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Courses in tourism can prepare students for a variety of tourism and hospitality jobs. Someone might choose certain travel and tourism courses based on the particular sector that he or she prefers. For instance, some people favor administrative or office work, while others like to participate more directly in the travel process by guiding tours or managing accommodations. Many people also choose to specialize in niche areas such as corporate travel or cruise lines. Students can take courses in person or as part of a home-based or distance learning program.
General courses in tourism teach aspiring travel agents basic familiarity with domestic and international travel procedures, including document requirements. In addition, standard travel agent preparation often includes billing and ticketing procedures for services such as airline tickets, car reservations and booking hotel accommodations. How-to courses, such as how to be a local tour guide or a front desk agent at a hotel, are also common. Many courses in tourism include information about the geography of certain popular destinations; such in-depth knowledge can often lend professional credibility to an agent working in a field that specializes in travel to specific destinations.
In addition to administrative positions, potential hospitality jobs in the travel and tourism industry can vary widely, from food preparation and event management to managing a hotel or theme park. Related courses in tourism might focus on marketing and sales of niche tours and specialty vacation packages, for instance. Some popular areas of specialization include family travel, senior tours, and cruises; agents also may choose to work in highly specialized travel areas such as adventure travel and luxury travel. There are travel and tourism courses available to train professionals in these and many other categories.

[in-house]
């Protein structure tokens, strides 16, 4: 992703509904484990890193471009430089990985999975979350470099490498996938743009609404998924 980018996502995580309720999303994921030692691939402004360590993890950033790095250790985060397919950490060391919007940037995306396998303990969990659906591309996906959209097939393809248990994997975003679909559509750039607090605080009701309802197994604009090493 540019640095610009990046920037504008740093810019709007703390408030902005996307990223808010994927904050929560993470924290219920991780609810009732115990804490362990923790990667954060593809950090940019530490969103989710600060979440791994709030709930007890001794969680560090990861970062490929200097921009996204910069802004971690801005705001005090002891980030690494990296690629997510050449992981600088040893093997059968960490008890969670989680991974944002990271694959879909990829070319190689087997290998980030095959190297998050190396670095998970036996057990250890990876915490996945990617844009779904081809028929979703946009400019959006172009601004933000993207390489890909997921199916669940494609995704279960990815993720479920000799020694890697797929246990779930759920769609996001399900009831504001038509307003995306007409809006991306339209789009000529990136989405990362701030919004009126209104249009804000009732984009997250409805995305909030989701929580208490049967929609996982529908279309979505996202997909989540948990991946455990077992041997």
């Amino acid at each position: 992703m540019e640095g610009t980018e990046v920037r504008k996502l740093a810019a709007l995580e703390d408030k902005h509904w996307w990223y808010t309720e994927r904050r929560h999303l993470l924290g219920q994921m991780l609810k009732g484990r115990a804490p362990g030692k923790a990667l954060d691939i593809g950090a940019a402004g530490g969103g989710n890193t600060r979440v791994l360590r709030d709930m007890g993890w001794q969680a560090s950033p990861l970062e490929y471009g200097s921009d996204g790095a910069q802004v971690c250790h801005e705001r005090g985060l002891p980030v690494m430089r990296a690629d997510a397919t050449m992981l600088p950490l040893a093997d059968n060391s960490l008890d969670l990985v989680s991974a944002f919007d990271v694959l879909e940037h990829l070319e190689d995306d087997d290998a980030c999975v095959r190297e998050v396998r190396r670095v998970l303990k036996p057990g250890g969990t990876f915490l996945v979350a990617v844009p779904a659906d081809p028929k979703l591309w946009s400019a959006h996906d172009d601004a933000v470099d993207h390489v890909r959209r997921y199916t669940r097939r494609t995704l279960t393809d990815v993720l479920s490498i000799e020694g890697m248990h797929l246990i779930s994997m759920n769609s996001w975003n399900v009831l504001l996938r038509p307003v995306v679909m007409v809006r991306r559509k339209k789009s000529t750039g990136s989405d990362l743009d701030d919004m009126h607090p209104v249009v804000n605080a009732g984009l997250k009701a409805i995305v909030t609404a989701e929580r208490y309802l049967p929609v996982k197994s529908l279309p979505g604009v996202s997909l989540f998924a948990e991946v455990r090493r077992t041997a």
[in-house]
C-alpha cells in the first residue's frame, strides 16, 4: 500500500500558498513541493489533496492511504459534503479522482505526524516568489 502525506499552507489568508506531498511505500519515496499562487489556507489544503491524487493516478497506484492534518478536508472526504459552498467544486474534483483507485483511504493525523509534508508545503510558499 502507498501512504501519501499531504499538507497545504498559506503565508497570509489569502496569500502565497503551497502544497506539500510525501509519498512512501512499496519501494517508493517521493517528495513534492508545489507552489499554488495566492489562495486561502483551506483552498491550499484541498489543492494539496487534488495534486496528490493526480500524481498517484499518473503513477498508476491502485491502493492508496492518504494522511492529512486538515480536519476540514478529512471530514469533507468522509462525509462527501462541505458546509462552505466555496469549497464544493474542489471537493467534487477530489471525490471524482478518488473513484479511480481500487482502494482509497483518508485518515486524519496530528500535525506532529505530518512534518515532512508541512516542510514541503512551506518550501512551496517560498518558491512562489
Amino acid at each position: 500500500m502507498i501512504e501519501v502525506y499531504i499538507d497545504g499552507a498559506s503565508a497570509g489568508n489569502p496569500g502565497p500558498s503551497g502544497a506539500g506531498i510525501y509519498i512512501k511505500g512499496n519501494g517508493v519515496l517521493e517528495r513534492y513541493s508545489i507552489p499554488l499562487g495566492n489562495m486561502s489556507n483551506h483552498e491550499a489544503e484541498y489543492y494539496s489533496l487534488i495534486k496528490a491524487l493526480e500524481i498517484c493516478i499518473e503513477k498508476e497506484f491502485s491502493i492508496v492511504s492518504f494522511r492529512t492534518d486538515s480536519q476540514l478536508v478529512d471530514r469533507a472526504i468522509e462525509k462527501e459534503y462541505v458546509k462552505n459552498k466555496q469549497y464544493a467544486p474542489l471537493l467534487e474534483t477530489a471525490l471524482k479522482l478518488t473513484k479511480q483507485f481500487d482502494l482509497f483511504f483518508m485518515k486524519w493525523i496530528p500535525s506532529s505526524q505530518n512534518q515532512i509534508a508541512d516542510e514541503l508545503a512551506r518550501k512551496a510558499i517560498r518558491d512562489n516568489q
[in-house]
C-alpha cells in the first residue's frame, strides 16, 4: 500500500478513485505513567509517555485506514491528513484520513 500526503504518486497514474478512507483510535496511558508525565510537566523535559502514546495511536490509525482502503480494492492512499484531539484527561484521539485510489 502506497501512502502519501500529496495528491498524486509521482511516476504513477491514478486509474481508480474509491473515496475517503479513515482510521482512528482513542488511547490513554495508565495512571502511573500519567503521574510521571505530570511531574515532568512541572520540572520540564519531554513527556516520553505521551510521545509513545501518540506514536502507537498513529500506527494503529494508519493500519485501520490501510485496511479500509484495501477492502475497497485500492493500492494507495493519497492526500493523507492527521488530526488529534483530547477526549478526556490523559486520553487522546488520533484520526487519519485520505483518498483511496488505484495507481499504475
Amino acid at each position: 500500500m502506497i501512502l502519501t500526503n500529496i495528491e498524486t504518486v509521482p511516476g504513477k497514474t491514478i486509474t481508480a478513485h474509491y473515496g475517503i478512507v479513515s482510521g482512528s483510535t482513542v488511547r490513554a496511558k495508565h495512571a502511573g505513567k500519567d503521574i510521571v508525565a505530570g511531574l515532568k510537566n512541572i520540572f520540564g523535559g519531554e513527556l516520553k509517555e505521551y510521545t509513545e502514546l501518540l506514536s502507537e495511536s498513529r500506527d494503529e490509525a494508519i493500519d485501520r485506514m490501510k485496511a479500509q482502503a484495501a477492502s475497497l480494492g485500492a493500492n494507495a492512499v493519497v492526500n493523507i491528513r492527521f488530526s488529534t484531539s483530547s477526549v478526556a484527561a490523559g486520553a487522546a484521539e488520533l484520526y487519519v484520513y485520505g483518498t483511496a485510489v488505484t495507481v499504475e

Completing courses in tourism can lead to professional certification in one of a number of specific areas, such as airlines or tours. One could also pursue a tourism management degree, similar to a traditional business degree, but with a concentration on the hospitality industry. In many areas, associate’s, bachelor’s, and master’s degree programs are available. Typical courses include tourism planning, cultural heritage tourism, emerging issues in international tourism, and tourism advertising and public relations. Many degree programs also offer internship opportunities to allow students to gain hands-on experience during their studies.
After completing basic courses, students pursuing a travel and tourism degree often take additional courses such as sustainable tourism, destination analysis, and travel industry law. Courses in tourism often are offered at local colleges or universities. Students also may study through online educational programs, many of which offer self-study options.
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